DODGERS 8, METS 3
While watching another night of the dumpster fire that is New York Mets baseball, a particular Sandy Alderson quote from Friday’s pregame presser interrupted my train of thought. The Mets general manager stood in front of the New York media and proclaimed that this team, the same team 12 games under .500 and losers of 42 of their last 60 games, is “in the middle,” not definite buyers but not definite sellers.
Look, the Mets don’t have a ton of valuable pieces to sell outside Jacob deGrom and Noah Syndergaard and both are top-30 starters who teams dream about building around, not trading out of one of the league’s biggest markets. And I know Alderson has to keep a somewhat straight face while saying this, but what’s the point? Seriously, who are we kidding at this point in the season? Has he even watched this team since the 11-1 start? Sure, Jeurys Familia should probably be moved before the deadline, but what else is there to “sell?” Asdrubal Cabrera isn’t bringing back anything of note, no one wants Anthony Swarzak and the Mets are better off keeping Todd Frazier anyway. deGrom, Syndergaard, Steven Matz and Zack Wheeler is a still a rotation to build around, not one to break up because the organization can’t adequately identify major league quality hitters.
I guess we should talk about the game, where the Mets picked up their fifth consecutive loss even with their healthy ace on the mound. Jacob deGrom was good but wasn’t his usual unhittable self Saturday, allowing three earned runs in six innings of work. Still, deGrom overcame command issues (three walks) to put the Mets in position to win, but the offense and bullpen failed him yet again.
The Mets stranded eight on the base paths and were a pitiful 2-for-12 with runners in scoring position. Are we really that surprised though? To me at least, this level of performance is expected at this point. The Mets shoot themselves in the foot more than any team actively trying to contend I’ve ever seen.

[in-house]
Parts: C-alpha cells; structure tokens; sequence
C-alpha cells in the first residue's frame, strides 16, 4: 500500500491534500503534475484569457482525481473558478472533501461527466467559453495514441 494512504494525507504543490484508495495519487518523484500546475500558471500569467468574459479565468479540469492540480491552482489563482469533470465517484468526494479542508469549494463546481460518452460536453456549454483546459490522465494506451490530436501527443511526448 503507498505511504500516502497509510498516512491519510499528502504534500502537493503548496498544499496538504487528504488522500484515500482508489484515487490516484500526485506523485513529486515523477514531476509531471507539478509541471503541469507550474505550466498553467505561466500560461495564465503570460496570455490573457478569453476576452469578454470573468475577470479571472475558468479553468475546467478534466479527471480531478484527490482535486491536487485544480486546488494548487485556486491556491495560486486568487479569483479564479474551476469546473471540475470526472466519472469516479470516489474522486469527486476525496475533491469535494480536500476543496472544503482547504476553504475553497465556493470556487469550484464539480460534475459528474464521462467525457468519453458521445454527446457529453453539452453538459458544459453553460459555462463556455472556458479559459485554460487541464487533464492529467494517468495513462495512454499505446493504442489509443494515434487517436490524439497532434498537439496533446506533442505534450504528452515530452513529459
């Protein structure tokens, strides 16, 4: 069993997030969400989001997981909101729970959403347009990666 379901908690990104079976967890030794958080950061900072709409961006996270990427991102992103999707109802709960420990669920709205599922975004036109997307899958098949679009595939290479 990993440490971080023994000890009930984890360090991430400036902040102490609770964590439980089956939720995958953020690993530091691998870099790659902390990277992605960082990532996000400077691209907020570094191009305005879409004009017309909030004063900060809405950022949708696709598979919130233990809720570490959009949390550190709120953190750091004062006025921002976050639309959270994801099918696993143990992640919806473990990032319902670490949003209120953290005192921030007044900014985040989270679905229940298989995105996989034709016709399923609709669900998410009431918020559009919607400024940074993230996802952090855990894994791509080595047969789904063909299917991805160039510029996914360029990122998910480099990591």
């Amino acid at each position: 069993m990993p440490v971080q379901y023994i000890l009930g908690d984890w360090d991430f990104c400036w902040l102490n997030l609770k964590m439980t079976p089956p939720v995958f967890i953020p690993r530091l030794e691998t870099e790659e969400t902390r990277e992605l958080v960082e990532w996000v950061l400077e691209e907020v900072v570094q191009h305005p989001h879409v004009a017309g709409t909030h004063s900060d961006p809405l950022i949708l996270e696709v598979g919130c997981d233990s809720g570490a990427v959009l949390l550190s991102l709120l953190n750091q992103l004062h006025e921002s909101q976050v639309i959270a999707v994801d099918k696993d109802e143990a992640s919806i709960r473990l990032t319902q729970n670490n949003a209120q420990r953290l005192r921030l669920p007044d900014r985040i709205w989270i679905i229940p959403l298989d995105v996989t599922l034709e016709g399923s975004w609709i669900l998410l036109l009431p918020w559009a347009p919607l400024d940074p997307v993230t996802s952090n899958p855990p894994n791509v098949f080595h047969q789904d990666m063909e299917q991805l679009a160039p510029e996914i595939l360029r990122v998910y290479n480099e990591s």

Brandon Nimmo did Brandon Nimmo things, picking up three hits on the evening, including a triple. Jose Bautista did… Jose Bautista things? He’s been much better than expected, but it’s still a relatively small sample size, so let’s not jump to any rash conclusions. That being said, there’s probably a legitimate argument to be made that he’s the second best hitter in the lineup right now. I can’t even believe I said that, but it’s probably true? Right?
With the Mets down 3-2 in the seventh and deGrom’s day over after 112 pitchers, Robert Gsellman entered looking to keep the deficit at one. He failed mightily. After a clean inning in the seventh, the Dodgers exploded for five runs in the eighth. It started with a misplay from Michael Conforto, but he didn’t throw the 94 mph fastball up and in to Matt Kemp, who put this one in the books with a pinch-hit grand slam.
Because of some poor contracts (ahem Jay Bruce and Jason Vargas) and a complete lack of component hitters, the Mets are stuck in the worst place a professional sports team can be. The middle. They aren’t bad enough to contend for the first overall pick, and they aren’t good enough to make a run in October. No organization should strive to be in this position, but the Mets find continue to find themselves here year after year. So, what can they do about it? That’s a whole other article, but I won’t be surprised to see Ian Kinsler at second base and Adam Wainright on the mound next season, and neither should you.
Photo credit: Andy Marlin – USA Today Sports